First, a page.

Even though the influence-peddling revealed in the documents dates back nearly 50 years, more recent reports show that the food industry has continued to influence nutrition science.

Last year, an article in The New York Times revealed that Coca-Cola, the world’s largest producer of sugary beverages, had provided millions of dollars in funding to researchers who sought to play down the link between sugary drinks and obesity. In June, The Associated Press reported that candy makers were funding studies that claimed that children who eat candy tend to weigh less than those who do not.

The Harvard scientists and the sugar executives with whom they collaborated are no longer alive. One of the scientists who was paid by the sugar industry was D. Mark Hegsted, who went on to become the head of nutrition at the United States Department of Agriculture, where in 1977 he helped draft the forerunner to the federal government’s dietary guidelines. Another was Dr. Fredrick J. Stare, the chairman of Harvard’s nutrition department.

In a statement responding to the JAMA journal report, the Sugar Association said that the 1967 review was published at a time when medical journals did not typically require researchers to disclose funding sources. The New England Journal of Medicine did not begin to require financial disclosures until 1984.

The industry “should have exercised greater transparency in all of its research activities,” the Sugar Association statement said. Even so, it defended industry-funded research as playing an important and informative role in scientific debate. It said that several decades of research had concluded that sugar “does not have a unique role in heart disease.”

The revelations are important because the debate about the relative harms of sugar and saturated fat continues today, Dr. Glantz said. For many decades, health officials encouraged Americans to reduce their fat intake, which led many people to consume low-fat, high-sugar foods that some experts now blame for fueling the obesity crisis.

“It was a very smart thing the sugar industry did, because review papers, especially if you get them published in a very prominent journal, tend to shape the overall scientific discussion,” he said.

Dr. Hegsted used his research to influence the government’s dietary recommendations, which emphasized saturated fat as a driver of heart disease while largely characterizing sugar as empty calories linked to tooth decay. Today, the saturated fat warnings remain a cornerstone of the government’s dietary guidelines, though in recent years the American Heart Association, the World Health Organization and other health authorities have also begun to warn that too much added sugar may increase cardiovascular disease risk.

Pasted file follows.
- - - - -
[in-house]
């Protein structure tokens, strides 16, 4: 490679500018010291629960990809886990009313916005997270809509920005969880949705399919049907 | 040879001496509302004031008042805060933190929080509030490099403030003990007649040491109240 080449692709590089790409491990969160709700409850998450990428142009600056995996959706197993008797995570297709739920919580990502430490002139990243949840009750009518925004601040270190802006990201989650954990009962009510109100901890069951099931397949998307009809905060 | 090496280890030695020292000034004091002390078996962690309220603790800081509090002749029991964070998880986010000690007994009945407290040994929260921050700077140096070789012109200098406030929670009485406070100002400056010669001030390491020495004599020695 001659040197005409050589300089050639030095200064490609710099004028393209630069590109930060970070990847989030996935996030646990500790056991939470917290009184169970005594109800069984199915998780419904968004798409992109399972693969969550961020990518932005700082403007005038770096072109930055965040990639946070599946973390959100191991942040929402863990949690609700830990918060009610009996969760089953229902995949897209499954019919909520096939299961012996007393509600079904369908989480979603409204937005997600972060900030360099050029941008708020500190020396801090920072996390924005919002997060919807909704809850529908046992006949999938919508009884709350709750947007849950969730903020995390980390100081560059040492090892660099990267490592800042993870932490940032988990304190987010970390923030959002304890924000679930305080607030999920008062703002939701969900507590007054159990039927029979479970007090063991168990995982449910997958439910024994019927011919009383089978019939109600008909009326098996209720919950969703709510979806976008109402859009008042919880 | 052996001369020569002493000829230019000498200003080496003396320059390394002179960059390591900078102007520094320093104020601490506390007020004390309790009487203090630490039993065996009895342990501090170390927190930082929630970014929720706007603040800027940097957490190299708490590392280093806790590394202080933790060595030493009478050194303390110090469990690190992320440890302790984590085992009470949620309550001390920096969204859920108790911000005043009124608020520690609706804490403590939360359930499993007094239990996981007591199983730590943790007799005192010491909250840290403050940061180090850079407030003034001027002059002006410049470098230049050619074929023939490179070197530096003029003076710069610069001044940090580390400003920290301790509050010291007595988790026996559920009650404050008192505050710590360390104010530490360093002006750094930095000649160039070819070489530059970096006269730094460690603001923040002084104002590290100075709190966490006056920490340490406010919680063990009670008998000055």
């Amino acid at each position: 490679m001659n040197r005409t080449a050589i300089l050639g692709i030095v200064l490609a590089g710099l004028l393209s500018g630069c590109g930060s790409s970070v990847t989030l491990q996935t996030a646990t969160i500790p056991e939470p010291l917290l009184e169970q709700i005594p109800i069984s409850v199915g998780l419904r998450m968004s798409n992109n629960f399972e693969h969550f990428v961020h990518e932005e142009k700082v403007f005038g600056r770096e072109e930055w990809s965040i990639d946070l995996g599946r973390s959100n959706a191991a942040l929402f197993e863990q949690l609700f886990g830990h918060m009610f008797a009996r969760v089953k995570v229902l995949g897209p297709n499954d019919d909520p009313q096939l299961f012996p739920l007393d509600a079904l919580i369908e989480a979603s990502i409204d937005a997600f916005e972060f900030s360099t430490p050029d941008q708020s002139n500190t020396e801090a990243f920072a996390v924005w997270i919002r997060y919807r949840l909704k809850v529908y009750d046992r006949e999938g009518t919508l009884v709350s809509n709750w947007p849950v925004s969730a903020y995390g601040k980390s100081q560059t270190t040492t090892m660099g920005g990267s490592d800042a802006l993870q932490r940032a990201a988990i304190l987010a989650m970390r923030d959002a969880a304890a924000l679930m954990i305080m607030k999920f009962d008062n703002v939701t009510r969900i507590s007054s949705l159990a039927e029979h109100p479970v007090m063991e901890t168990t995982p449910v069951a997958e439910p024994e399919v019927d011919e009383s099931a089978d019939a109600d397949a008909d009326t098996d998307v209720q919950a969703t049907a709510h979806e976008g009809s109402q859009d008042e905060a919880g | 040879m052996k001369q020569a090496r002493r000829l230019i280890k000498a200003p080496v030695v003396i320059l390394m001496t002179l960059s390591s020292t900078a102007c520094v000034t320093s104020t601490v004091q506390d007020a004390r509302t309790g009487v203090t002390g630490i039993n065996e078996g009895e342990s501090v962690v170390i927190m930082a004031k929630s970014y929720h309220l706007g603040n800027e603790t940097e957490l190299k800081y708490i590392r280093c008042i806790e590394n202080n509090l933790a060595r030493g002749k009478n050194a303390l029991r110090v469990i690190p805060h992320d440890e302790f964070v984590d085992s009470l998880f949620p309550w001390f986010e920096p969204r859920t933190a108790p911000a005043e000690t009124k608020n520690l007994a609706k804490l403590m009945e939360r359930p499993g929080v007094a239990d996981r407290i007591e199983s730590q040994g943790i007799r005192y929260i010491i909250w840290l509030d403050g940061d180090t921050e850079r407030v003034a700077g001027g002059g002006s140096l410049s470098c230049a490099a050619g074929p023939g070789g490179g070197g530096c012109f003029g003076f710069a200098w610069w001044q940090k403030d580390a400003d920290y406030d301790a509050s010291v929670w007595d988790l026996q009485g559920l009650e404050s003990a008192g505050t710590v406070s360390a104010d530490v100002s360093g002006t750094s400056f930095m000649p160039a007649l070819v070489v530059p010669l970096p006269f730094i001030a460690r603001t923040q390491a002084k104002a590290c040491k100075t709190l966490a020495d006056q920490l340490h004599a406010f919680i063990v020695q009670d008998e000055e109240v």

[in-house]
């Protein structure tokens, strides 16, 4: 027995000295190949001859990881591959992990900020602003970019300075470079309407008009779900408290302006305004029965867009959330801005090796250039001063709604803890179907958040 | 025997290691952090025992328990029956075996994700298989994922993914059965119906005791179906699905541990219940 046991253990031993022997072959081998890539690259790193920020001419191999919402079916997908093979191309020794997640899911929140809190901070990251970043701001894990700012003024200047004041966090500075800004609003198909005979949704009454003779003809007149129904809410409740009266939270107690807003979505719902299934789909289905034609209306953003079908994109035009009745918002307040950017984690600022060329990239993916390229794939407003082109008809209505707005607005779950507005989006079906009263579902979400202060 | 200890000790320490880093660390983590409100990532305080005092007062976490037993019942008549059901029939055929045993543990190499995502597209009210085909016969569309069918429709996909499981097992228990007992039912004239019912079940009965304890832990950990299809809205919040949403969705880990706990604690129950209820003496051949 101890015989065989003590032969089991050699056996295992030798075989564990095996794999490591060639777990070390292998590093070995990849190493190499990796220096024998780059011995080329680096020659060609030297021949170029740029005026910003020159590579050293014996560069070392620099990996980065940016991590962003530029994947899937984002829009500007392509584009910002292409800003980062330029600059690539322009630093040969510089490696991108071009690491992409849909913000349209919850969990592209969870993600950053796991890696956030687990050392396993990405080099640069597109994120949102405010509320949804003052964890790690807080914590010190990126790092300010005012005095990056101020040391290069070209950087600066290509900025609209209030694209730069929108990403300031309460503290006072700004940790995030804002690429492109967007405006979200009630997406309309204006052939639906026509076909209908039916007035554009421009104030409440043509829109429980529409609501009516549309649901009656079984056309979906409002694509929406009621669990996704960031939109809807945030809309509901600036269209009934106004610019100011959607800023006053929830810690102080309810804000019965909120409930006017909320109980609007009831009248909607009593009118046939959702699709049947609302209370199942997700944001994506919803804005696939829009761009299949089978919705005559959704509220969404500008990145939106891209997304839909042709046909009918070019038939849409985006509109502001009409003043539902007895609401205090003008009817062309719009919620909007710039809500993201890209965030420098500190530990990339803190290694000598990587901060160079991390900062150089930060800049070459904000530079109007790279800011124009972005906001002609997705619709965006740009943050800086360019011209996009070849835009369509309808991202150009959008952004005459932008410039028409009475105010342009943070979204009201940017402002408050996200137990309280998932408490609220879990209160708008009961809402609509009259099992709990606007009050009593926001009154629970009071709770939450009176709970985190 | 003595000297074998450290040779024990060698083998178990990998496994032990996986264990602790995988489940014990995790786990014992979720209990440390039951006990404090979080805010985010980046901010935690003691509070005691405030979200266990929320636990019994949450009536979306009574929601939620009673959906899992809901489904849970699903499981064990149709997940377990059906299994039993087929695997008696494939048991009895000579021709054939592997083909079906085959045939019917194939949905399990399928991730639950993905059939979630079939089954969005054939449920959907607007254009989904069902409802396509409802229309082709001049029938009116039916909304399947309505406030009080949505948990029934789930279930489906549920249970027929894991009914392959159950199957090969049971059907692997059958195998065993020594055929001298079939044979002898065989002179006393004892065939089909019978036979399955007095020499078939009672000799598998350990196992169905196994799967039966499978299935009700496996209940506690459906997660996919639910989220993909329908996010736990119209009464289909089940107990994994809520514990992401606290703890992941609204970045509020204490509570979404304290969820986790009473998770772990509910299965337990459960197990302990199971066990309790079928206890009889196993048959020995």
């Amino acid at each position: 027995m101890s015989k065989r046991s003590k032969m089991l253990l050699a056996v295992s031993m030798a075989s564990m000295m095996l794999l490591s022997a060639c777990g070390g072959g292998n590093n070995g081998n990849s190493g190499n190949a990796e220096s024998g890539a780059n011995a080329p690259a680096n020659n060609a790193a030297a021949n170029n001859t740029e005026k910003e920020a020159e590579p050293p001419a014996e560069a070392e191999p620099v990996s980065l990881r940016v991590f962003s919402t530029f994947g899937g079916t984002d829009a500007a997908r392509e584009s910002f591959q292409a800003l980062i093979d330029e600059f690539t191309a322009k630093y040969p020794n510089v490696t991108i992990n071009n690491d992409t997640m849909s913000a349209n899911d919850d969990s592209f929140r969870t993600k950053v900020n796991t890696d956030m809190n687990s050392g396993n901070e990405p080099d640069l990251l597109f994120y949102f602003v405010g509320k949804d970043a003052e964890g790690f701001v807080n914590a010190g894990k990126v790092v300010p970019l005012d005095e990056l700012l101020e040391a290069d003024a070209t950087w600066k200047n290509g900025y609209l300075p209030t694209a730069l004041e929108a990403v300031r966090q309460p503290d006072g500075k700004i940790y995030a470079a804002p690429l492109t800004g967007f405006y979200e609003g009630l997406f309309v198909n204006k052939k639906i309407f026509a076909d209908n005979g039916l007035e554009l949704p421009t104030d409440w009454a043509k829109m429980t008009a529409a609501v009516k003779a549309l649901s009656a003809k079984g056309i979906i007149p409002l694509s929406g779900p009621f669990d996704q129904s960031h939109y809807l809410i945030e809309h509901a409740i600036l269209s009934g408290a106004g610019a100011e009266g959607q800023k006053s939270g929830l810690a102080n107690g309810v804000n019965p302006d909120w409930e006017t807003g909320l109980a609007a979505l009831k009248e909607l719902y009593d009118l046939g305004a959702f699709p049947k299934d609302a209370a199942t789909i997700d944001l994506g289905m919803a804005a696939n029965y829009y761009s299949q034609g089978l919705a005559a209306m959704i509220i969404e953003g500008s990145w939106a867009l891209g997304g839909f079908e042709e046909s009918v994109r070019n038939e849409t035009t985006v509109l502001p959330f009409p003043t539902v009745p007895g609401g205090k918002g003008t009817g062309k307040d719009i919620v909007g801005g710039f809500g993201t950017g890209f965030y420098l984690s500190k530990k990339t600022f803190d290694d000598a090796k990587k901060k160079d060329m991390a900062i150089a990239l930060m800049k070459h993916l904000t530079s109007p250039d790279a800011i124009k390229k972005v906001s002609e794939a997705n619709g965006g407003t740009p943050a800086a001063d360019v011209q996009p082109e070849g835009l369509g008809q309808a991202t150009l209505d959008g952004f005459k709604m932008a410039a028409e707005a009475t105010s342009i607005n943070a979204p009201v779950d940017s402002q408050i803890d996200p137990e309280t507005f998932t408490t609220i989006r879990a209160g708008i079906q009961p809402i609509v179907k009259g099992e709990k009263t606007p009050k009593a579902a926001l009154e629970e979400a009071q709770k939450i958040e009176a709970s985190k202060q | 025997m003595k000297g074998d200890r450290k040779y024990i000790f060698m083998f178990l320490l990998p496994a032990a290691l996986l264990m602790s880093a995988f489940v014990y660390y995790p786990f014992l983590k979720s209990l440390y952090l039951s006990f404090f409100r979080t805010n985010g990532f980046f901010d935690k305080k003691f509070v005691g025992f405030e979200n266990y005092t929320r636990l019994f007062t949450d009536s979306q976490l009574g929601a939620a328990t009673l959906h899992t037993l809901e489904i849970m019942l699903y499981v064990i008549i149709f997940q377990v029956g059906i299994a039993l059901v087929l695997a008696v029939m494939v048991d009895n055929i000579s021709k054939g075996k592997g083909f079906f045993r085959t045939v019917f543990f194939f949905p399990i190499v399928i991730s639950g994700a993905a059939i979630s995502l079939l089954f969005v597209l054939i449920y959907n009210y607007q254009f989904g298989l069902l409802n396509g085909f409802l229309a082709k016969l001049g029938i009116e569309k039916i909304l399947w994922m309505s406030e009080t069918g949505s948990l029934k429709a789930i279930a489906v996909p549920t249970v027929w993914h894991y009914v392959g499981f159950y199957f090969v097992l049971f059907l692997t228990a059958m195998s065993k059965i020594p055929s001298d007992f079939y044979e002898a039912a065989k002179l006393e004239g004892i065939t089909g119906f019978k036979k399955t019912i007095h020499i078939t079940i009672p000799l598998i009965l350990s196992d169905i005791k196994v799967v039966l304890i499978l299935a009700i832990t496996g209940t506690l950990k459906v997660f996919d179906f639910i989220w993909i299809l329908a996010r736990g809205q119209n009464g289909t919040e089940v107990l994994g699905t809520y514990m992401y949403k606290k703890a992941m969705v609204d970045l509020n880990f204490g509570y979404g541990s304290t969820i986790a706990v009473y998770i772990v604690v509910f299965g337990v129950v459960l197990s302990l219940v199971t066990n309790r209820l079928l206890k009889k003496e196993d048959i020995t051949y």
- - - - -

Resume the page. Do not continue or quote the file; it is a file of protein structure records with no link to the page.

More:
Marion Nestle, a professor of nutrition, food studies and public health at New York University, wrote an editorial accompanying the new paper in which she said the documents provided “compelling evidence” that the sugar industry had initiated research “expressly to exonerate sugar as a major risk factor for coronary heart disease.”

“I think it’s appalling,” she said. “You just never see examples that are this blatant.”

Dr. Walter Willett, chairman of the nutrition department at the Harvard T. H. Chan School of Public Health, said that academic conflict-of-interest rules had changed significantly since the 1960s, but that the industry papers were a reminder of “why research should be supported by public funding rather than depending on industry funding.”

Dr. Willett said the researchers had limited data to assess the relative risks of sugar and fat. “Given the data that we have today, we have shown the refined carbohydrates and especially sugar-sweetened beverages are risk factors for cardiovascular disease, but that the type of dietary fat is also very important,” he said.

The JAMA Internal Medicine paper relied on thousands of pages of correspondence and other documents that Cristin E. Kearns, a postdoctoral fellow at U.C.S.F., discovered in archives at Harvard, the University of Illinois and other libraries.

The documents show that in 1964, John Hickson, a top sugar industry executive, discussed a plan with others in the industry to shift public opinion “through our research and information and legislative programs.”

At the time, studies had begun pointing to a relationship between high-sugar diets and the country’s high rates of heart disease. At the same time, other scientists, including the prominent Minnesota physiologist Ancel Keys, were investigating a competing theory that it was saturated fat and dietary cholesterol that posed the biggest risk for heart disease.

Mr. Hickson proposed countering the alarming findings on sugar with industry-funded research. “Then we can publish the data and refute our detractors,” he wrote.

In 1965, Mr. Hickson enlisted the Harvard researchers to write a review that would debunk the anti-sugar studies. He paid them a total of $6,500, the equivalent of $49,000 today. Mr. Hickson selected the papers for them to review and made it clear he wanted the result to favor sugar.

Harvard’s Dr. Hegsted reassured the sugar executives. “We are well aware of your particular interest,” he wrote, “and will cover this as well as we can.”